Feline Injection-Site Sarcoma
4 April 2018 – News
Feline injection-site sarcomas (FISS) are malignant tumors that arise at the site of an injection in cats. Only a small number of cats develop this adverse reaction, which may indicate that genetic factors are also involved in the appearance of these abnormal growths.
In most cases, these tumors are fibrosarcomas. Although this has not been fully proven, it is generally accepted that they start growing after a chronic inflammatory reaction at the inoculation site stimulates fibroblasts and leads to the appearance of malignant cells. This can happen after the administration of a vaccine, a long-lasting drug or any other irritating substance.
Although FISSs are not very common, they are highly invasive with metastasis typically spreading to the lungs, regional lymph nodes and abdominal organs. The treatment approach should involve staging and aggressive surgical tumor resection with wide margins to avoid recurrence. Adding other therapies such as radiotherapy or immunotherapy improves the affected animal’s prognosis.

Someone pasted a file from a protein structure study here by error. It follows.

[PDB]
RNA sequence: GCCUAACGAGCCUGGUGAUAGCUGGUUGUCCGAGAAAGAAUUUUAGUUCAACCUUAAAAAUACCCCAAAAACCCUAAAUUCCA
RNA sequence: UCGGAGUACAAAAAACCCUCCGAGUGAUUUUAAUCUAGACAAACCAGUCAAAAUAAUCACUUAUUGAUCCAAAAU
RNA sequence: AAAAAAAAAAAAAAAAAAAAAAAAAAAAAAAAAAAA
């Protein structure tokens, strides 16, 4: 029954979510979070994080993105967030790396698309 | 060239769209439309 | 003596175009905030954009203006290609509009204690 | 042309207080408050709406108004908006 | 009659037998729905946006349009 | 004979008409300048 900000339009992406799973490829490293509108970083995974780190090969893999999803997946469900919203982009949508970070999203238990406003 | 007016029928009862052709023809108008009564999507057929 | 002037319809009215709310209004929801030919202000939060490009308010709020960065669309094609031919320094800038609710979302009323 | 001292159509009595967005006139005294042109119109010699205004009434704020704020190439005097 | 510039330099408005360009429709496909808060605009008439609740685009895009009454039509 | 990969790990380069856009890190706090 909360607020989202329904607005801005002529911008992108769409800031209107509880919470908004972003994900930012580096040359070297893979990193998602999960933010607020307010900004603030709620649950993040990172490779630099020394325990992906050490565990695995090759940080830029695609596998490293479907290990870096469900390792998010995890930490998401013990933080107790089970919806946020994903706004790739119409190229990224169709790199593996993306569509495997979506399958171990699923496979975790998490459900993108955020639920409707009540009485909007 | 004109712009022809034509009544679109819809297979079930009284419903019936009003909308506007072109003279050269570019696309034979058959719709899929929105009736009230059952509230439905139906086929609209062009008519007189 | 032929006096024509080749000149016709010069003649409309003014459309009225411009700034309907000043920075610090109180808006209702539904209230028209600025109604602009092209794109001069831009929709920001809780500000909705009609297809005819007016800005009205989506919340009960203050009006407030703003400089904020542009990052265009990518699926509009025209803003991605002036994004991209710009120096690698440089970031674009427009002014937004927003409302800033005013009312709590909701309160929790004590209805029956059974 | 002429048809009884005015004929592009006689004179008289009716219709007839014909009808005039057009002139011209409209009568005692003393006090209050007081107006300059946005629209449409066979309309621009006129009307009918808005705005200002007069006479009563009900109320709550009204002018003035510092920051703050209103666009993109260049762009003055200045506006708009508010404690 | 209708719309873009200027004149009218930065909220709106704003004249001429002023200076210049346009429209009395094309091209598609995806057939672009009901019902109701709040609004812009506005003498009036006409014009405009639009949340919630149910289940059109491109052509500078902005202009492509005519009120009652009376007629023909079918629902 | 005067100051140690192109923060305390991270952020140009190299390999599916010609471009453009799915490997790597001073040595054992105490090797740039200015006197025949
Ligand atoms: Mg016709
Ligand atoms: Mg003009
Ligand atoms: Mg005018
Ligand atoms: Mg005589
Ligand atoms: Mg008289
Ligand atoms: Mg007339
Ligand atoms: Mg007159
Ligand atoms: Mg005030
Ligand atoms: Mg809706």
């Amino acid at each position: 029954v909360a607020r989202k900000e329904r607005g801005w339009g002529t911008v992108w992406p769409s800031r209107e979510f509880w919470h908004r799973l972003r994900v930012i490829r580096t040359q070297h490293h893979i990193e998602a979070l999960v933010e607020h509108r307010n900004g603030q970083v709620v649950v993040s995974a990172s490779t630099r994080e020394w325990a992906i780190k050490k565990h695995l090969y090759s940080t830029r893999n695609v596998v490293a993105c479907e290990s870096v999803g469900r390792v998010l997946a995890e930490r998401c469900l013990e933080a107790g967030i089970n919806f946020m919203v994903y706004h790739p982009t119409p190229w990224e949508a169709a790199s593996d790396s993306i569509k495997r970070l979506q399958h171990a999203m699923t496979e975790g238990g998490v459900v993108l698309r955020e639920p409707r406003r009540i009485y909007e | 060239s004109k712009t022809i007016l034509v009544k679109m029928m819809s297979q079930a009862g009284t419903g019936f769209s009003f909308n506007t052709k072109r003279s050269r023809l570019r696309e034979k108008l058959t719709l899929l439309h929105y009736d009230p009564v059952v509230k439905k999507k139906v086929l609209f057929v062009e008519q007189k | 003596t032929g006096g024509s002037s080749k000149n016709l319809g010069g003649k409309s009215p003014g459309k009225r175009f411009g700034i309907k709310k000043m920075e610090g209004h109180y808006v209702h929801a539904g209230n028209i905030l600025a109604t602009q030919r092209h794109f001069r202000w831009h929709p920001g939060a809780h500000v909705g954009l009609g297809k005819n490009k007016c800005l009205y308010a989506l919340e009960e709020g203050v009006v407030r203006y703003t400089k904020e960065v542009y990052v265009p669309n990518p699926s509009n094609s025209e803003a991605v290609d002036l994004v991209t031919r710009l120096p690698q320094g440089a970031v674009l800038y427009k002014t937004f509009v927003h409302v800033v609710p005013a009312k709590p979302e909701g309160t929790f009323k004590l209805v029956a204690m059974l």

Vaccination plans should be tailored to each individual, as it’s important to avoid over-vaccination. Non-adjuvant vaccines, modified live vaccines, and vaccines with a long duration of immunity should be chosen over inactivated vaccines with adjuvants. Vaccinations should be given at room temperature and close monitoring of the injection site following the administration should be recommended to the owners.
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